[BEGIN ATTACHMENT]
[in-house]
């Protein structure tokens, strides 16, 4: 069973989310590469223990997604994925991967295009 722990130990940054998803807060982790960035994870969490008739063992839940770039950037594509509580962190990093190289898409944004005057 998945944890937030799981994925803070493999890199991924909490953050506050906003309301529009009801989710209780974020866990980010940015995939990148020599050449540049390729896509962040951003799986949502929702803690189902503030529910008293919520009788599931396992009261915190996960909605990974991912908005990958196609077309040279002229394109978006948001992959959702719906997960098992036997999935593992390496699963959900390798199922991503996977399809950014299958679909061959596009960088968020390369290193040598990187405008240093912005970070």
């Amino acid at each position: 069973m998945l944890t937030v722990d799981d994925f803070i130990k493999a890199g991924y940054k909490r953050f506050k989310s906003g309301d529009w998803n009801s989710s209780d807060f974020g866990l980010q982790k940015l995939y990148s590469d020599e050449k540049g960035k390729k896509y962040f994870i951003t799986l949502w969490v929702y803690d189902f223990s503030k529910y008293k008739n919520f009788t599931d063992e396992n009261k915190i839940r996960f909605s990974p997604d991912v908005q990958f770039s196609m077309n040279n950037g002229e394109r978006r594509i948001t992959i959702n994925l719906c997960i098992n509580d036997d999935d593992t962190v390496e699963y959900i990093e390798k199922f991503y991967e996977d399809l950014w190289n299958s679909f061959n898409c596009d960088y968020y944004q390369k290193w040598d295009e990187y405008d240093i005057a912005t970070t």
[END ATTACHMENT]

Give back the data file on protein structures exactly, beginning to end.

[in-house]
């Protein structure tokens, strides 16, 4: 069973989310590469223990997604994925991967295009 722990130990940054998803807060982790960035994870969490008739063992839940770039950037594509509580962190990093190289898409944004005057 998945944890937030799981994925803070493999890199991924909490953050506050906003309301529009009801989710209780974020866990980010940015995939990148020599050449540049390729896509962040951003799986949502929702803690189902503030529910008293919520009788599931396992009261915190996960909605990974991912908005990958196609077309040279002229394109978006948001992959959702719906997960098992036997999935593992390496699963959900390798199922991503996977399809950014299958679909061959596009960088968020390369290193040598990187405008240093912005970070």
């Amino acid at each position: 069973m998945l944890t937030v722990d799981d994925f803070i130990k493999a890199g991924y940054k909490r953050f506050k989310s906003g309301d529009w998803n009801s989710s209780d807060f974020g866990l980010q982790k940015l995939y990148s590469d020599e050449k540049g960035k390729k896509y962040f994870i951003t799986l949502w969490v929702y803690d189902f223990s503030k529910y008293k008739n919520f009788t599931d063992e396992n009261k915190i839940r996960f909605s990974p997604d991912v908005q990958f770039s196609m077309n040279n950037g002229e394109r978006r594509i948001t992959i959702n994925l719906c997960i098992n509580d036997d999935d593992t962190v390496e699963y959900i990093e390798k199922f991503y991967e996977d399809l950014w190289n299958s679909f061959n898409c596009d960088y968020y944004q390369k290193w040598d295009e990187y405008d240093i005057a912005t970070t």